# Estimating the Population Mean ( ) and Variance

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Estimating the Population Mean (  ) and Variance ( 2)1

George H Olson, Ph. D. Leadership and Educational Studies
Appalachian State University

Unbiased estimates of population parameters
A statistic, w, computed on a sample, is an unbiased estimate of a population parameter, θ, if its expected value [ℰ (w)] is the parameter, θ.
Unbiased estimate of the population mean

It is easy to show, for example, that the sample mean, X , provides an unbiased estimate of the population mean, μ.

 X    X1  X 2  XN3   X N  (1)
  X1   X2    X3    XN .
N

However, any ℰ ( X i ) is, by definition, µ, for all observations taken from the same population.
Therefore,

X  N (X)  .

(2)

N

Unbiased estimate of the population variance
In contrast, it can be shown that the sample variance, s2, is a biased estimate of the population variance, σ2, i.e., that ℰ (S2) ≠ σ2:

 

N

X i2

 

 s2   i

 X2

N

(3)

 

N

X i2

 

    i  

N

X2 .

Consider, first, the first term to the right of the equal sign in (3), above.

1 The material presented here is derived from Hays (1973, 2nd Ed, pp. 272-274

    

N

X i2

 

N

X i2

 i  i

.

(4)

N

N

By definition, the population variance is,

2  X2  2;

(5)

so that, for any observation, i,

 Xi2    2  2 .

(6)

Substituting (6) into (4) yields,

 

N

X i2

 

N

X

2 i

   i   i

N

N

(7)

N

2  2

i N

  N  2  2
 N

 2  2.

Now, consider the second term to the right of the equal sign in (3), sampling distribution of means is:

 X2  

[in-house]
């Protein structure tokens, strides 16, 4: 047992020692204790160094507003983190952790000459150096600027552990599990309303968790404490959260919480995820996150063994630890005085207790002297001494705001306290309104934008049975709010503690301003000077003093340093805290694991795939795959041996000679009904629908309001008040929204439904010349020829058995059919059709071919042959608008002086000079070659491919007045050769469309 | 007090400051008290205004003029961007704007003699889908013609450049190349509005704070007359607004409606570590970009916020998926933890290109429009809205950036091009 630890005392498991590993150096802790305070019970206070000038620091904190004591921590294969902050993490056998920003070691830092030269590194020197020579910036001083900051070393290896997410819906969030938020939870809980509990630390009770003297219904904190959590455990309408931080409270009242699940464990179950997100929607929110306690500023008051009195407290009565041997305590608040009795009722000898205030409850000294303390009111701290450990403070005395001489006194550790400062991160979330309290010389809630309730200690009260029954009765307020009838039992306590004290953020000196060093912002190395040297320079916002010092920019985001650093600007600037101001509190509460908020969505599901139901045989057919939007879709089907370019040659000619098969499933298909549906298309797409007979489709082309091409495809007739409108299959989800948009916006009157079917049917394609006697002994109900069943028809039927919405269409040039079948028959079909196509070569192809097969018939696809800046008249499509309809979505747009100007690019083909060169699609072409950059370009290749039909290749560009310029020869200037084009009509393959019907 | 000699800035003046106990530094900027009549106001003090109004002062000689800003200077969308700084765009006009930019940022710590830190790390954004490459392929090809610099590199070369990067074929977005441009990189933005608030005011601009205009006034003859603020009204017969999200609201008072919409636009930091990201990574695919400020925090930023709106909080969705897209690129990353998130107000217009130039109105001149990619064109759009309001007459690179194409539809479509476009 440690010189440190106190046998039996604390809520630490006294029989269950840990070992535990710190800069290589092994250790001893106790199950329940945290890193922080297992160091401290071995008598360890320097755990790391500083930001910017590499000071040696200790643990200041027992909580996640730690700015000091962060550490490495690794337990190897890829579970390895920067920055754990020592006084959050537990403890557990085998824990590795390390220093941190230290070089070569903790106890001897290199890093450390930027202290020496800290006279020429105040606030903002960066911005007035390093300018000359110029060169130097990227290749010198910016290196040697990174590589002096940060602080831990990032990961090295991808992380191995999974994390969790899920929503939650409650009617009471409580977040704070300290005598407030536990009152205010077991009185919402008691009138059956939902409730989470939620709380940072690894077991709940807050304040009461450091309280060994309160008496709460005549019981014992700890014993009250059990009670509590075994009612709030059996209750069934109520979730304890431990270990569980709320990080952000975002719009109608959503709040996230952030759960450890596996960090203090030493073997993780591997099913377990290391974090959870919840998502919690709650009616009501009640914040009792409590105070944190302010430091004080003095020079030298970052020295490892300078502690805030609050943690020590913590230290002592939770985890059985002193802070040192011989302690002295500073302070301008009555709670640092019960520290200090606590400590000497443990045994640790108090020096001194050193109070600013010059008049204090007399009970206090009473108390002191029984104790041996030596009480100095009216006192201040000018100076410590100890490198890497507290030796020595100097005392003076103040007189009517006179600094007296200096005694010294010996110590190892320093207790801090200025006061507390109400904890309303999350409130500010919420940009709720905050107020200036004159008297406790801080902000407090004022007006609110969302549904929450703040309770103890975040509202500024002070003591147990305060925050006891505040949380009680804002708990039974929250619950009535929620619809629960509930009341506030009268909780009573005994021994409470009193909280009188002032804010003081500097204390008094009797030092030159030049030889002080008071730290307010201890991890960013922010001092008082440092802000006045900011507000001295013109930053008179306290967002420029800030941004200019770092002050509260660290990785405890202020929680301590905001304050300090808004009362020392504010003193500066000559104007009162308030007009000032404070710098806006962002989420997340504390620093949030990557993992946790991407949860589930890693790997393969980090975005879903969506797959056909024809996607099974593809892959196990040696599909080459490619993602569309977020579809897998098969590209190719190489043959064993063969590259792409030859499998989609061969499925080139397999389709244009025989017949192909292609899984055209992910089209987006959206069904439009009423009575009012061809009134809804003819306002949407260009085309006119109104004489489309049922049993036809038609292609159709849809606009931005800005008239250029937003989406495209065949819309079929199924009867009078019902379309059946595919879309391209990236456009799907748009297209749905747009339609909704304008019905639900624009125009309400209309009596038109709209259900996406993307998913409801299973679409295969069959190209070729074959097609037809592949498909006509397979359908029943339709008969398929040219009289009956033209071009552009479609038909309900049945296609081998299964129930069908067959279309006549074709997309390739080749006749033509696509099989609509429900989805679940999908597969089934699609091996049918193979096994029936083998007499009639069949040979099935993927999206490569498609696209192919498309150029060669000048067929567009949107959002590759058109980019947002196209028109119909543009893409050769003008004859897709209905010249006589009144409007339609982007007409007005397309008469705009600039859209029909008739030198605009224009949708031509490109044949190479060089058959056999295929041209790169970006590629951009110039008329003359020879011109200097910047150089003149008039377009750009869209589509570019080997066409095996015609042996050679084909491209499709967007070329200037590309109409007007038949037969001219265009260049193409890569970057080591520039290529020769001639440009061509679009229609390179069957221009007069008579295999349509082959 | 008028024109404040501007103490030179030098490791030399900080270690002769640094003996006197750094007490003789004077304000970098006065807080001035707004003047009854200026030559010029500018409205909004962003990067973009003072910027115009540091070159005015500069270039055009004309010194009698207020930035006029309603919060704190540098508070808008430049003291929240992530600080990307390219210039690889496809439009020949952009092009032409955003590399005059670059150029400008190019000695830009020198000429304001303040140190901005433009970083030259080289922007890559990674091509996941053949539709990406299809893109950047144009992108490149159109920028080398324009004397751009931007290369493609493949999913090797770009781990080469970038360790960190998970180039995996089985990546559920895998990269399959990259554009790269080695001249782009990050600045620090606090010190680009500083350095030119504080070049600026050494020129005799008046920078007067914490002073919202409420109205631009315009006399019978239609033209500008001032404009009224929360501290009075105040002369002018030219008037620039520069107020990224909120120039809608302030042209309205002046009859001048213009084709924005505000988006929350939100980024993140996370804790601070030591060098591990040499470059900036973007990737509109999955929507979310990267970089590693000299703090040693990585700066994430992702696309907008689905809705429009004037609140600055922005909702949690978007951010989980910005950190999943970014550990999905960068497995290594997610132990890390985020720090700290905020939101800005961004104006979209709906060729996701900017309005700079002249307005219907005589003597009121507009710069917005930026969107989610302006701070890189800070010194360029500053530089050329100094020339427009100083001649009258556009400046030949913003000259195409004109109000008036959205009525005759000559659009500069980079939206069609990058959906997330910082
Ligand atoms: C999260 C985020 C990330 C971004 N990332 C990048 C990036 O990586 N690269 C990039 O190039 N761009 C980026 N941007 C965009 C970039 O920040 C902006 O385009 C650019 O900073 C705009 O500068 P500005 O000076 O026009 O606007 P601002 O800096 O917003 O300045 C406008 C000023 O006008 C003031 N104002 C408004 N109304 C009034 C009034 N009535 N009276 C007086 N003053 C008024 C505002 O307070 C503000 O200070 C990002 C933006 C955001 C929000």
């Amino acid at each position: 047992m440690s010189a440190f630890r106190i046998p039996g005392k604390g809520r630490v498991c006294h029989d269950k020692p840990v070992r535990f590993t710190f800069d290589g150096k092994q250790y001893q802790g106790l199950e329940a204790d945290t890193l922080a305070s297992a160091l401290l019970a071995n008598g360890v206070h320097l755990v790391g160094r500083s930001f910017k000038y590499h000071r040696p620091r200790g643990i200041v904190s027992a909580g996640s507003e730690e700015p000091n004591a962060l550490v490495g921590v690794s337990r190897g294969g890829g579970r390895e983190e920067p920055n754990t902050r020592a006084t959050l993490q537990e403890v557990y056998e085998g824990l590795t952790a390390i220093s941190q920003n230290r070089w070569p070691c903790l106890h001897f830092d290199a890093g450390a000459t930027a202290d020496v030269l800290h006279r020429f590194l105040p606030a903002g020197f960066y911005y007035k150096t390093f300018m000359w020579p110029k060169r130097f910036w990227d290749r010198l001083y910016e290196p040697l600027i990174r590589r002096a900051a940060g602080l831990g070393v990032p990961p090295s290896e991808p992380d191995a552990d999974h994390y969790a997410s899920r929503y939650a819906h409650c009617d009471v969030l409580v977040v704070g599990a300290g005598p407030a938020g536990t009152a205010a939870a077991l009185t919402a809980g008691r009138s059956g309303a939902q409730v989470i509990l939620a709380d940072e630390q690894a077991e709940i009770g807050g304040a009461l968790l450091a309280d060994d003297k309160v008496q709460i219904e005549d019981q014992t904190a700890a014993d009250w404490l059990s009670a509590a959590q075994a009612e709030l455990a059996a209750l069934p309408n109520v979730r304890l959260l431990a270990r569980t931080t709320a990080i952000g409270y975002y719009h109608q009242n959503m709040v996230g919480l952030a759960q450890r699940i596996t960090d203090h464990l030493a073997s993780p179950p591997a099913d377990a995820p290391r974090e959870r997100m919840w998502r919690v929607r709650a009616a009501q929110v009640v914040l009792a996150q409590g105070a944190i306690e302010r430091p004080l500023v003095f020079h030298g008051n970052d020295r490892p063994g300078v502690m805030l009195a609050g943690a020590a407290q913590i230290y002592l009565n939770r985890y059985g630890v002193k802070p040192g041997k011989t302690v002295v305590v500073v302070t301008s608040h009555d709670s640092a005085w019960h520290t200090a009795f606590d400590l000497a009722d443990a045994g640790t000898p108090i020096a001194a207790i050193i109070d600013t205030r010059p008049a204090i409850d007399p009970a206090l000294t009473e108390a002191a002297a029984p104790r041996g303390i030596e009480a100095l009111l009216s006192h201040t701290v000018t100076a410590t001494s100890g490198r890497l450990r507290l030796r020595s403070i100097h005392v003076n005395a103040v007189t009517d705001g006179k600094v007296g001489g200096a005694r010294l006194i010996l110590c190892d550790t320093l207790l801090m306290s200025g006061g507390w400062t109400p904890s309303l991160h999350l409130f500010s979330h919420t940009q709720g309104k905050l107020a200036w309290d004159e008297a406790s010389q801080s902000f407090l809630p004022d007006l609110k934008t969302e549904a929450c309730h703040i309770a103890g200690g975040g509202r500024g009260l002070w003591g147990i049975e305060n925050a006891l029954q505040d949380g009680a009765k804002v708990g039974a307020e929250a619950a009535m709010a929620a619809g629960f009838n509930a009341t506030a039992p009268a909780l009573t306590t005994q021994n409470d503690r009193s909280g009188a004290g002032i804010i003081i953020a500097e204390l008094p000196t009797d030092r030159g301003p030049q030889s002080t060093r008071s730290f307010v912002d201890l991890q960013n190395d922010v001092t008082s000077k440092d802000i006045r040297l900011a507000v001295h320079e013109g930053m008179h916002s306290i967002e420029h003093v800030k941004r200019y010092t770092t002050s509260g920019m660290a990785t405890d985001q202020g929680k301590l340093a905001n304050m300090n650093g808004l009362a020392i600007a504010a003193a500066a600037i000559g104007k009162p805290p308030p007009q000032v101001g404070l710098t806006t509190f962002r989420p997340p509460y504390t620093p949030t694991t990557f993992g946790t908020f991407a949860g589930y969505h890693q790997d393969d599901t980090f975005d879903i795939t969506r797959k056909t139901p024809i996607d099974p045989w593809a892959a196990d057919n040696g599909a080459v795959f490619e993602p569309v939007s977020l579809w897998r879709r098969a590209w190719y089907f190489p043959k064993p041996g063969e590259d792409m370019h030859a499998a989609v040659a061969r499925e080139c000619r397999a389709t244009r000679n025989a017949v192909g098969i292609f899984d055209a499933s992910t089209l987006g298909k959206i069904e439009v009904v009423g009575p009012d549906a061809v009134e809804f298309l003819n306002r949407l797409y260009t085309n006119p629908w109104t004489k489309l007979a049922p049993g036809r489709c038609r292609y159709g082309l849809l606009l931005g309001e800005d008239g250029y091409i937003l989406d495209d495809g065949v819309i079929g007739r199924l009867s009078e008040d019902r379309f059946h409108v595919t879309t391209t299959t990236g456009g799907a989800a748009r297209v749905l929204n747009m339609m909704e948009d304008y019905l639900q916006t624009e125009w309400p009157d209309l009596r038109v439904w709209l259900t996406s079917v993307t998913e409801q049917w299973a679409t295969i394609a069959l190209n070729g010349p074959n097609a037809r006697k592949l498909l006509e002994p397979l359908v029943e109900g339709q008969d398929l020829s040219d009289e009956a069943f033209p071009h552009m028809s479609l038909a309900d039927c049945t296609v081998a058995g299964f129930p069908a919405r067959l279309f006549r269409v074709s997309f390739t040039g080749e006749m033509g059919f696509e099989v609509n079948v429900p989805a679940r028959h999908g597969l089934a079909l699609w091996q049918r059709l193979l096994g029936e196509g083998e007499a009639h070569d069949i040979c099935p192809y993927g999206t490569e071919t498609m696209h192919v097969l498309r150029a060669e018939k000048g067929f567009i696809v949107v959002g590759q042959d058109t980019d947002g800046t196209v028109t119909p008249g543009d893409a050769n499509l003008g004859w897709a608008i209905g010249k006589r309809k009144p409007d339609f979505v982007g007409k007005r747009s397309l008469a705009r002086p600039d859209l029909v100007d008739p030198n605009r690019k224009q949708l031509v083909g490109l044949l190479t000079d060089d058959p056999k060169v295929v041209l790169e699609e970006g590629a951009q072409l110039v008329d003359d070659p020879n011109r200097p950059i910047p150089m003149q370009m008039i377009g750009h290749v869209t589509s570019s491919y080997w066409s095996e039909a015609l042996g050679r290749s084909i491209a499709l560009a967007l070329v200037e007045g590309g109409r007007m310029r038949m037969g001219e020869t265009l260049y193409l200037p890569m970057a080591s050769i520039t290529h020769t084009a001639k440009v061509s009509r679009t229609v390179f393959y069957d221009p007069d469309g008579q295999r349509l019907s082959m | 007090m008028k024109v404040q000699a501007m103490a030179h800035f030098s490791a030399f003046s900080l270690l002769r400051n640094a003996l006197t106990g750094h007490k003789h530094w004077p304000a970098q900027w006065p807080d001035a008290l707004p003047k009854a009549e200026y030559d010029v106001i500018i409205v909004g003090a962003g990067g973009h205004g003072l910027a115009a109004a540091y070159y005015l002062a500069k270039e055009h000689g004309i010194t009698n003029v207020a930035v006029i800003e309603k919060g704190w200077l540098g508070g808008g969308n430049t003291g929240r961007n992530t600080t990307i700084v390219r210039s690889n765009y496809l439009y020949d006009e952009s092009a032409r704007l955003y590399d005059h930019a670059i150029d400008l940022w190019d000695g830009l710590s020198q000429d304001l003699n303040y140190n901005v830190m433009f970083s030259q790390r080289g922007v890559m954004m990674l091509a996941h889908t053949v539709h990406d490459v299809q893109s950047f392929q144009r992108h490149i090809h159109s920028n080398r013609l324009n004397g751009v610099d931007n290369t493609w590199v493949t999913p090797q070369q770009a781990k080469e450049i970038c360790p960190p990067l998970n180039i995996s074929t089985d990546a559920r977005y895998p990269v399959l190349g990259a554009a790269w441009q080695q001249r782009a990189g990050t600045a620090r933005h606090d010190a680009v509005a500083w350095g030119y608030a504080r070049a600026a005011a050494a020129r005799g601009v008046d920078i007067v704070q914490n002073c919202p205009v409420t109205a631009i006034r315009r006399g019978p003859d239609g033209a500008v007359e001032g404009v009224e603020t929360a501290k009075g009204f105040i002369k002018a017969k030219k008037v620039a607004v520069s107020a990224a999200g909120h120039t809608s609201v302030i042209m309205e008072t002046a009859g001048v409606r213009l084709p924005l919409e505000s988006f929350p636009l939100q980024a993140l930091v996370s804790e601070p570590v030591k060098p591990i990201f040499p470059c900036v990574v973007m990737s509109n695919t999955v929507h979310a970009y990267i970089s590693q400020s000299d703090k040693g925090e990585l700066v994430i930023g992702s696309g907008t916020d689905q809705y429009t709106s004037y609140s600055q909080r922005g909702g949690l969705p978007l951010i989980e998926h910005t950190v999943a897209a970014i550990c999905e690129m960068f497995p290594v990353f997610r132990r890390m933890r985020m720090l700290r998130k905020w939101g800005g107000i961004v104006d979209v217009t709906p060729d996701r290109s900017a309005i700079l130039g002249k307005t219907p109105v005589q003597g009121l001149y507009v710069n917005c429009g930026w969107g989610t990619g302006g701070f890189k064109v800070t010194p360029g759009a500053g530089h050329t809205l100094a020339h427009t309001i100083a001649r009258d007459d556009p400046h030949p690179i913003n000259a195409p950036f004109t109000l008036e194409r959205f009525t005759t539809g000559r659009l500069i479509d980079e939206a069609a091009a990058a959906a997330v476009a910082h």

 X 2   [  X ]2 , X2  2

 X 2  . The variance of the
(8)

from which,

X

2

2 X

2 .

(9)

Substituting the expressions, (7) and (9) into (3) yields:

s2  

 

N

X i2

 

 i 

N

X2

      2  2   2  2

(10)

X

  2   X2 .

In words, the expected value of the sample variance is the difference between the population variance,  2 , and the variance of the distribution of sample means,  X2 . Since the variance of the distribution of sample means typically is not zero, the sample variance under-estimates the population variance. In other words, the sample variance is a biased estimator of the population variance.

It has already been demonstrated, in (2), that the sample mean, X , is an unbiased estimate of the
population mean, µ. Now we need an unbiased estimate ( s 2 ) {note the tilde to imply estimate} of the population variance σ2. In (10), it was shown that

s2



2

 

2 X

,

which, after substituting (11), yields

(s2)   2   2 N

 N2 2

(11)

N

N

 

N

 1

2.

N

Equation (13) shows that the average of the sample variances [ (s2 ) ] is too small by a

factor of N . N 1
Hence, an unbiased estimate of  2 is given by

sˆ2  N s2. (N 1)

It is easy to show that sˆ2 is an unbiased estimate of  2 :

 sˆ2

 

N

 

(s2)

 N 1

 

N

 

N

 1  

2

 N 1 N 

  2.

Unbiased estimate of the standard error of the mean, X .

The unbiased estimate of  X is given by sˆX , where

sˆ  sˆ2

X

N

1 

N

sˆ2

 N  (N 1)

(12)

 s2 N

 sˆ . N

In words, the unbiased estimate of the standard error of the mean is the unbiased estimate of the population standard deviation divided by the square root of the sample size.
EstimatePopulationPopulation VarianceSampleVariance